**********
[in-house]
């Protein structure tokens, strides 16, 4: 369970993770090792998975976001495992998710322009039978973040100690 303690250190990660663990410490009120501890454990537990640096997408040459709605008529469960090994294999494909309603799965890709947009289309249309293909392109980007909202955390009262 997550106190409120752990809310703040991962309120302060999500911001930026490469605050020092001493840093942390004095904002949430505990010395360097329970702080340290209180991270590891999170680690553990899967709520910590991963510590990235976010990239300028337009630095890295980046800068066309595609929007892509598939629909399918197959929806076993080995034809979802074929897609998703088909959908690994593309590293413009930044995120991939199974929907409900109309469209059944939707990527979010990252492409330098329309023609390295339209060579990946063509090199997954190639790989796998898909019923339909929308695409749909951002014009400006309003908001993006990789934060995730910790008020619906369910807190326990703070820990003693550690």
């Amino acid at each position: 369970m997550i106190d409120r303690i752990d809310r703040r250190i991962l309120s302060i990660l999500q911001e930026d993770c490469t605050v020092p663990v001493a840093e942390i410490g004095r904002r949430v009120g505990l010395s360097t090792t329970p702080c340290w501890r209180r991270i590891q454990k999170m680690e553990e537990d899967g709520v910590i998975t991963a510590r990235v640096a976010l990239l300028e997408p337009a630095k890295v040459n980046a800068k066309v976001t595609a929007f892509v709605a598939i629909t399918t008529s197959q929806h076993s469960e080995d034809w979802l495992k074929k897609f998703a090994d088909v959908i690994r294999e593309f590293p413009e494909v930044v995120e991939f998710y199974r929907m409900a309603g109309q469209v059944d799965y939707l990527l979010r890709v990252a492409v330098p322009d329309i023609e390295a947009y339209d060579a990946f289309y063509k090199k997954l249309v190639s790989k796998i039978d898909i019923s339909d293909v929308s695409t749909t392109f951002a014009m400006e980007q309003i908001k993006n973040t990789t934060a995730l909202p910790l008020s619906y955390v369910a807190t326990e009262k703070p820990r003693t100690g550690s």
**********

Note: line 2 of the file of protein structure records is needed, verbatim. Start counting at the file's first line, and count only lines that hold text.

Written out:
């Protein structure tokens, strides 16, 4: 369970993770090792998975976001495992998710322009039978973040100690 303690250190990660663990410490009120501890454990537990640096997408040459709605008529469960090994294999494909309603799965890709947009289309249309293909392109980007909202955390009262 997550106190409120752990809310703040991962309120302060999500911001930026490469605050020092001493840093942390004095904002949430505990010395360097329970702080340290209180991270590891999170680690553990899967709520910590991963510590990235976010990239300028337009630095890295980046800068066309595609929007892509598939629909399918197959929806076993080995034809979802074929897609998703088909959908690994593309590293413009930044995120991939199974929907409900109309469209059944939707990527979010990252492409330098329309023609390295339209060579990946063509090199997954190639790989796998898909019923339909929308695409749909951002014009400006309003908001993006990789934060995730910790008020619906369910807190326990703070820990003693550690």